Florian Zoll of Taubertal Festival, which sold a majority stake to BMG’s live arm last year, says, “We had about a third fewer people to set up. Material was also not as readily available as in the past. Everything worked out, but the conditions were more difficult than usual. Just one example: the program booklet arrived at the last minute. Paper shortage at the supplier.” Still, Zoll emphasizes, “it was a super festival. Sure, not quite easy in its implementation, but all in all really nice. To experience the joy of meeting, to have the audience there again…. that was really good.”

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Panoramic shot of the greenfield at Taubertal Festival, which returned to Rothenburg ob der Tauber for the first time in three years. “Everything worked out, but the conditions were more difficult than usual,” the festival’s media spokesman Florian Zoll said. (Picture by Sebastian Goeß).

The promoter giants are, of course, better equipped to deal with the staff shortages. Koopmans says, “We were able to take countermeasures, because we are well connected and in dialog with our partner companies early on. Nevertheless, it was a challenge –
but we fortunately mastered it.”

But whether you’re big or small, you’re now facing the challenge of unheard-of price hikes that need to be offset in some way. Events planned in 2019 cannot be realized at the costs assumed at the time. “Prices have really skyrocketed, and we will have to work hard in the future to make our guests feel as little of this as possible,” Koopmans says.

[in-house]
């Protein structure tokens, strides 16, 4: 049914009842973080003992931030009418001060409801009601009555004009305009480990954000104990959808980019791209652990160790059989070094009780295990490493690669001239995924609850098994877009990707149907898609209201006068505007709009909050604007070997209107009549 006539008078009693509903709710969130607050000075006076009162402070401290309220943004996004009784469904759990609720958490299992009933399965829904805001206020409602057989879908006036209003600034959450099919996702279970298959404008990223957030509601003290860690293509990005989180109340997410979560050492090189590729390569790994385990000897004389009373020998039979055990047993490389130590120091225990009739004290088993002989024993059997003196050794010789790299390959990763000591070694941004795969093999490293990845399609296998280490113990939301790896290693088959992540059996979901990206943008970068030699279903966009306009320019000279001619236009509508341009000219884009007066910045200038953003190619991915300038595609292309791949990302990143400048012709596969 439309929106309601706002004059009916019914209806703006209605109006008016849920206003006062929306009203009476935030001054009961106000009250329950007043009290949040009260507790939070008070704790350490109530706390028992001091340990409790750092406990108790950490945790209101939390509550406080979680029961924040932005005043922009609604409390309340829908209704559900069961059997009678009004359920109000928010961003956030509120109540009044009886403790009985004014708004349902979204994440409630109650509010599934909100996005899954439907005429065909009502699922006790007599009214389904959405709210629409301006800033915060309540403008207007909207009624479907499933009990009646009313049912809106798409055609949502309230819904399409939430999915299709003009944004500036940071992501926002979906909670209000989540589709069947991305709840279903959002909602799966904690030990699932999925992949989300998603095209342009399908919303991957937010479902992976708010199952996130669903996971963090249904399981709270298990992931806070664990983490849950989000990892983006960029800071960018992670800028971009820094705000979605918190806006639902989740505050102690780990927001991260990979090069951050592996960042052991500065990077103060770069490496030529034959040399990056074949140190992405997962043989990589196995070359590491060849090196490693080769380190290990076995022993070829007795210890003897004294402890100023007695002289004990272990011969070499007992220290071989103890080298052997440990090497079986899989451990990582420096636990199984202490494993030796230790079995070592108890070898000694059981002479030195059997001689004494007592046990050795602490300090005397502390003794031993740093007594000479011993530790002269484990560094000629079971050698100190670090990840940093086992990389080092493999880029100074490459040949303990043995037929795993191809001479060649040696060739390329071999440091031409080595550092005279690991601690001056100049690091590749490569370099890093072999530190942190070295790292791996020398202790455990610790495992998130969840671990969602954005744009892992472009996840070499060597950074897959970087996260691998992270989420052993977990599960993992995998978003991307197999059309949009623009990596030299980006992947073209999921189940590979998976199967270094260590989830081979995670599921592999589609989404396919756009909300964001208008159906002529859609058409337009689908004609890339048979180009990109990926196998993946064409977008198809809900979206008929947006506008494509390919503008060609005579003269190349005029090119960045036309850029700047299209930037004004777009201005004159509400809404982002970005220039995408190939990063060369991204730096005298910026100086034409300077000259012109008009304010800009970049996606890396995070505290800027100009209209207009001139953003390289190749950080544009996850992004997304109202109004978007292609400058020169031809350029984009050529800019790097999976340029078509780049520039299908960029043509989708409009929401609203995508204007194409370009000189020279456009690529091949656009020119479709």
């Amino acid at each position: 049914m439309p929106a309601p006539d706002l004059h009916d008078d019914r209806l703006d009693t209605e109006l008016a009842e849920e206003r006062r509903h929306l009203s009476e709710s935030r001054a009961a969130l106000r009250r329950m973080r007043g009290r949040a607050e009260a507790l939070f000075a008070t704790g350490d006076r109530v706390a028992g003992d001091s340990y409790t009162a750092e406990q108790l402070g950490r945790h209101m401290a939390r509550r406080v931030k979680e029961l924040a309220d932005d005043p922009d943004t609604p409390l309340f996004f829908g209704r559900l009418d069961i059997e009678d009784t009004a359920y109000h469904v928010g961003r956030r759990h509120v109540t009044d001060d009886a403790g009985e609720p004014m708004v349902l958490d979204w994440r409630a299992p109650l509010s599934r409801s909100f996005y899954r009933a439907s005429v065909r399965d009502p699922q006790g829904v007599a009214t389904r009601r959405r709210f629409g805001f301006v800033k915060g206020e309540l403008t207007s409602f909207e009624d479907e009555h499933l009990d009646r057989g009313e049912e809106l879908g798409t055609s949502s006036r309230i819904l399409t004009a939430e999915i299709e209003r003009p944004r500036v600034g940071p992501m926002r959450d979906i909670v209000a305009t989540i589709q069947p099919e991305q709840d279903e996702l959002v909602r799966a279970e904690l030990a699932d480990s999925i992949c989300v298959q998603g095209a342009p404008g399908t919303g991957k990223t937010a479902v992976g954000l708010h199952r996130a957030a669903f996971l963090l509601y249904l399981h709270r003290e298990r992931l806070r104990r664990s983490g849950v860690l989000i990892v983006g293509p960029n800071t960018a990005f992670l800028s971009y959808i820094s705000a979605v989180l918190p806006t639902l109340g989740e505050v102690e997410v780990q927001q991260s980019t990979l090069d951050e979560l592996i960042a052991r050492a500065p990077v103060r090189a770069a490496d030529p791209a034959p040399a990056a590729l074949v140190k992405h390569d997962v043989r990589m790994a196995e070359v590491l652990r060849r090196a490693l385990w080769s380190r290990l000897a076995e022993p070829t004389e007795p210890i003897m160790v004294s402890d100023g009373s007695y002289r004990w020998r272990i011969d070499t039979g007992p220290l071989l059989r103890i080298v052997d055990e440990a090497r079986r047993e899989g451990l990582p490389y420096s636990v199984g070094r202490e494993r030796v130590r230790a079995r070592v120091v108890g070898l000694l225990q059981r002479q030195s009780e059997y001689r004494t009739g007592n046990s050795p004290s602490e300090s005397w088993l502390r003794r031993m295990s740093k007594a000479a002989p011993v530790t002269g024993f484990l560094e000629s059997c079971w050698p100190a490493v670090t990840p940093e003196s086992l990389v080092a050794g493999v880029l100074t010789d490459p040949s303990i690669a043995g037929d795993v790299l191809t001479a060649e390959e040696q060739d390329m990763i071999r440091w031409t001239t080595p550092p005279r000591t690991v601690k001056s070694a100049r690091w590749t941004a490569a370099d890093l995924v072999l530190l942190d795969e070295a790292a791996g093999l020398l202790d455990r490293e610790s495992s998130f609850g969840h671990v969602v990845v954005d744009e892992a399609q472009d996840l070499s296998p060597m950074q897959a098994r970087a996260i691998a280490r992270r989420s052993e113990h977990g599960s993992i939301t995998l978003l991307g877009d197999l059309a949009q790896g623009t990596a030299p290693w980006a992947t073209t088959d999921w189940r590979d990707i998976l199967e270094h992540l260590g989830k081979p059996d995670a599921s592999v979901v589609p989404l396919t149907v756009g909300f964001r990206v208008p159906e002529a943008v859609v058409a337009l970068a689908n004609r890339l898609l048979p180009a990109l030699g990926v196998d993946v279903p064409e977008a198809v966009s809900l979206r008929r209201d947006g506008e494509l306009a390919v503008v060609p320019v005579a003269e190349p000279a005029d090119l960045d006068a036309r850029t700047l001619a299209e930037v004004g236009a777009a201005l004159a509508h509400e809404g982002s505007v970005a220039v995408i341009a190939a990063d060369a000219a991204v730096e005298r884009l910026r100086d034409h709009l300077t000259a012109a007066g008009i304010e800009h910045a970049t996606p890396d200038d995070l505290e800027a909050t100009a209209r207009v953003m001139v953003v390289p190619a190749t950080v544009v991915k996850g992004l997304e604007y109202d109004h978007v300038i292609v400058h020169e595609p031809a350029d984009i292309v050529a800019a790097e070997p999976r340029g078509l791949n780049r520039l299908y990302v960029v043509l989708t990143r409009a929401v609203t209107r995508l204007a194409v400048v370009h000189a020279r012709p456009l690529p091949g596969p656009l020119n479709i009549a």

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Folkert Koopmans and Ed Sheeran on their way to the stage in Hanover during Sheeran’s record-setting Divide tour in 2019.

He’s optimistic about the touring business, thanks to the crowd pullers on FKP’s roster. It’s those artists, who aren’t yet household names, that aren’t selling as well as in a normal year.

Ben Mitha, managing director of Karsten Jahnke Konzertdirektion, confirms this. “The blue-chip artists are doing well, everything else is struggling. Even well-known artists who would have filled arenas for decades are struggling,” he says.

See: CTS Eventim Exceeds 2019 In Q2 Earnings

There are multiple reasons for this: “some cannot afford tickets in light of the current costs of living. Others are still sitting on tickets for postponed shows and don’t have the time to go to even more concerts. Finally, everybody’s trying to make good for two years of lost opportunities, not just businesses, but private individuals as well, which, again, limits their time to go to concerts,” Mitha explains.

He says the most important factor to enable a proper recovery of the live sector was a socio-political one, with the audience realizing that COVID was here to stay, and finding ways to live with it. Politicans also need to cease branding live events as more dangerous than a visit to the supermarket or the commute to and from work in a packed subway.

Germany’s promoters association recently voiced its concern over the latest draft of the infection protection act, which was missing “clear and binding criteria” for “the
implementation of infection control measures.” The forum uniting the country’s important live events association under one roof (Forum Veranstaltungswirtschaft) fears the draft could lead to considerable uncertainty in all sectors of the economy – a situation they’ve been enduring for over two years straight – once again resulting in event cancellations in the cultural and b2b event sectors.